Capturing flora at Ballarat Art Gallery
Last week I had a quick trip to Ballarat to view the current exhibition at the Art Gallery of Ballarat, “Capturing flora: 300 years of Australian botanical art”.
Taking its inspiration from Helen Hewson’s 1999 book “Australia: three hundred years of botanical illustration” the exhibition explores the illustration of Australian plants from the earliest examples in the published journals of William Dampier’s 1699 voyage to the work of contemporary botanical artists.
As botanical art has traditionally been created for publication in scientific books or popular gardening journals, by necessity much of the exhibition consists of books or illustrations from books. It shows that the Art Gallery of Ballarat has made a concerted attempt to collect in this area in recent years.
The exhibition contains sections on early exploration, including many French works, eighteenth and nineteenth century botanical magazines such as “Curtis’s Botanical Magazine” and lady amateur artists. Early Australian books on display that are also held in the State Library of Queensland collections include “Banks Florilegium” Ferdinand Bauer’s “Illustrationes florae Novae Hollandiae” John White’s “Journal of a voyage to New South Wales”, James Edward Smith’s “A specimen of the botany of New Holland” ,Robert Sweet’s “Flora Australiasica” and Louisa Anne Meredith’s “Bush friends in Tasmania”.
Images of waratahs, Sturt’s desert peas, Gymea lilies and Christmas bells are used extensively to draw comparisons between styles and artistic techniques including painting, drawing, engraving and lithography.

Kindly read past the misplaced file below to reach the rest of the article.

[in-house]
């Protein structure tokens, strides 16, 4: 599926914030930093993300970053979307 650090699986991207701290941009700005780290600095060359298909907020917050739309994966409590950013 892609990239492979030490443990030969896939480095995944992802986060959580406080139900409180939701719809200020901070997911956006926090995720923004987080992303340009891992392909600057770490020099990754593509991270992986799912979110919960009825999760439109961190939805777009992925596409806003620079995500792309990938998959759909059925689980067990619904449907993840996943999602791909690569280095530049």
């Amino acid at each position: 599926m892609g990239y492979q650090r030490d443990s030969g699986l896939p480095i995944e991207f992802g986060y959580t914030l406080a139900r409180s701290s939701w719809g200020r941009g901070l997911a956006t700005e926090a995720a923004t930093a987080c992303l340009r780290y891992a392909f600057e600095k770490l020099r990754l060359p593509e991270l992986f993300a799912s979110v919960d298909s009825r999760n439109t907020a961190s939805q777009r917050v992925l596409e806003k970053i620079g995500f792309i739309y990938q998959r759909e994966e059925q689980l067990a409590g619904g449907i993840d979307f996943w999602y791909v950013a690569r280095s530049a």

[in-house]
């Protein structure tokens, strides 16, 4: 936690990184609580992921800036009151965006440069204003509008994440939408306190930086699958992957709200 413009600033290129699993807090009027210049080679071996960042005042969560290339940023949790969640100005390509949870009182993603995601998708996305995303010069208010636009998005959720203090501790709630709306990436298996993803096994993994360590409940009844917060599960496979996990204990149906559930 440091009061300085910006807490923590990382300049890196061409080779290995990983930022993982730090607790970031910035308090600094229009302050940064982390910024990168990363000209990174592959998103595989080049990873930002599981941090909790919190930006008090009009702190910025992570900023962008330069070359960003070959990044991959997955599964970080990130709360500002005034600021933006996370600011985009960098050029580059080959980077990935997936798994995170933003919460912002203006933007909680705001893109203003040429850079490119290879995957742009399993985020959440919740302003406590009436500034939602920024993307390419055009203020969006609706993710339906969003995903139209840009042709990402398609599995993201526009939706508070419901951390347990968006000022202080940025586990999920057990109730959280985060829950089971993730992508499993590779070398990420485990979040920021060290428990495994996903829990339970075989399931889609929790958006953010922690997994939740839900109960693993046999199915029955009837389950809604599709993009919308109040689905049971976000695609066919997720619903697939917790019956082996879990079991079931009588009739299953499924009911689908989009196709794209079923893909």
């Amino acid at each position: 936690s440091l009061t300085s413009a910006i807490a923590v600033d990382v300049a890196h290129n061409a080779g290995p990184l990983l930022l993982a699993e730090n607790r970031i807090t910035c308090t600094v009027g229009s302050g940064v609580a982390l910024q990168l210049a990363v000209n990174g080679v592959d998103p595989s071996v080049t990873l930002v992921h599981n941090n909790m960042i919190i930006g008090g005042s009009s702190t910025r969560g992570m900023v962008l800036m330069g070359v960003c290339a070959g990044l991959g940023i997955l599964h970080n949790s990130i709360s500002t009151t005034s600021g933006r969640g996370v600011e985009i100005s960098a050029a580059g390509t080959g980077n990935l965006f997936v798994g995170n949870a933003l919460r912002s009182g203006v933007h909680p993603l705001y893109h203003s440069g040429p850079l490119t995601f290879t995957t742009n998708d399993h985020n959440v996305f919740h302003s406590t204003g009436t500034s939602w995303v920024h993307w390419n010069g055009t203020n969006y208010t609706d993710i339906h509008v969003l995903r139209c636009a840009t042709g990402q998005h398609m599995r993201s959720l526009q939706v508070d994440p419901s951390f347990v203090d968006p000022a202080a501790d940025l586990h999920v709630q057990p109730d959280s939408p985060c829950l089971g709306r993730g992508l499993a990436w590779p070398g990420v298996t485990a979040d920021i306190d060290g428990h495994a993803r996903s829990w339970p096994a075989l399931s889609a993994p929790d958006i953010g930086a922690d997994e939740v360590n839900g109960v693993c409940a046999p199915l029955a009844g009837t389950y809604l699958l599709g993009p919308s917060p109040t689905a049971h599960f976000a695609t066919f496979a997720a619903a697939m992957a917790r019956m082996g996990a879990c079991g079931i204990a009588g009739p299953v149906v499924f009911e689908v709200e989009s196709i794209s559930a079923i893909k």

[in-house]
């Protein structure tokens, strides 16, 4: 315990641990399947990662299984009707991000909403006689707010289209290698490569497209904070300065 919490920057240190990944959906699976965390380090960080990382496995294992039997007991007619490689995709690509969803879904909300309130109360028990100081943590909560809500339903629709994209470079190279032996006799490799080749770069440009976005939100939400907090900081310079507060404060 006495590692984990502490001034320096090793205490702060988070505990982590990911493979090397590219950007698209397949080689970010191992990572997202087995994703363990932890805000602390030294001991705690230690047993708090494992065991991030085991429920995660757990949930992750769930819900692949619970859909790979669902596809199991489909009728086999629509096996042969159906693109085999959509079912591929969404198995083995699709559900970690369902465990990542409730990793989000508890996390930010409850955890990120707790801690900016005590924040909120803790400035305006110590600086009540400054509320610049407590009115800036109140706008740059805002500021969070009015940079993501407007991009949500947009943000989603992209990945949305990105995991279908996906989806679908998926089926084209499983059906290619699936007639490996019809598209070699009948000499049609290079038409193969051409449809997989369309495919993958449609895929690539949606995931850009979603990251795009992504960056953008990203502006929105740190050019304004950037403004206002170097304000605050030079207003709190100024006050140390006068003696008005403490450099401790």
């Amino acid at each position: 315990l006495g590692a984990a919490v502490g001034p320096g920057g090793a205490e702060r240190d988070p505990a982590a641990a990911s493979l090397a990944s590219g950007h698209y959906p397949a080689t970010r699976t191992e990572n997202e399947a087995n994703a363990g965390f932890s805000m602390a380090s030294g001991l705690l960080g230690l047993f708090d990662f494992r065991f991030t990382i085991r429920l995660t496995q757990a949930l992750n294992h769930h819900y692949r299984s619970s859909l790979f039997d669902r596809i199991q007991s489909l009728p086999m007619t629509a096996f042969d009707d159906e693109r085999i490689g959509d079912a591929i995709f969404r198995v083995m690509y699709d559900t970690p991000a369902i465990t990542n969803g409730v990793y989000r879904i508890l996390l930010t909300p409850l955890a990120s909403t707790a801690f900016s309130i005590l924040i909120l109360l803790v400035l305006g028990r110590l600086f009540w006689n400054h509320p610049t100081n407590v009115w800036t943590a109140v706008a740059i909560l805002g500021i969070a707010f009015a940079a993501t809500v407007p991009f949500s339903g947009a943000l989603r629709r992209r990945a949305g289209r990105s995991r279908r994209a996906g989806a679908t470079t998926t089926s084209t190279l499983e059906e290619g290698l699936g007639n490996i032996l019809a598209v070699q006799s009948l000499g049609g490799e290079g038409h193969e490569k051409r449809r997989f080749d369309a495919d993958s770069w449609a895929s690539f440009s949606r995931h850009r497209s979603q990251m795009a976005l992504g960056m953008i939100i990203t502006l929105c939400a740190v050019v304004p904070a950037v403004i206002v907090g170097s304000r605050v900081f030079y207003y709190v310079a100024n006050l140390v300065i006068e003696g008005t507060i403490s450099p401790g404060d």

Contemporary artists represented include Margaret Stones, Jenny Phillips, Anita Barley, Mali Moir, Dianne Emery, Lauren Black and John Pastoriza-Piñol.
It was a delight to see several superb watercolours by Jean Dennis of “Brachychitons” which include Bottle and Flame trees. Jean has been documenting this entire genus for many years and on one trip to north Queensland to continue the project dropped in to SLQ to show me her work.
Elizabeth Cooper’s amazing graphite drawings of different species of firewheel tree are a far cry from the bright images of firewheels popularised by lino-cut artists but exquisitely capture all the nuances of texture and form without the need for colour.
Of particular interest were a series of working drawings by Celia Rosser for one of the plates in her huge 3 volume set “The banksias” for which she painted every species of the genus life size. This work is always a favourite with visitors to the Library to view our collection of botanical books.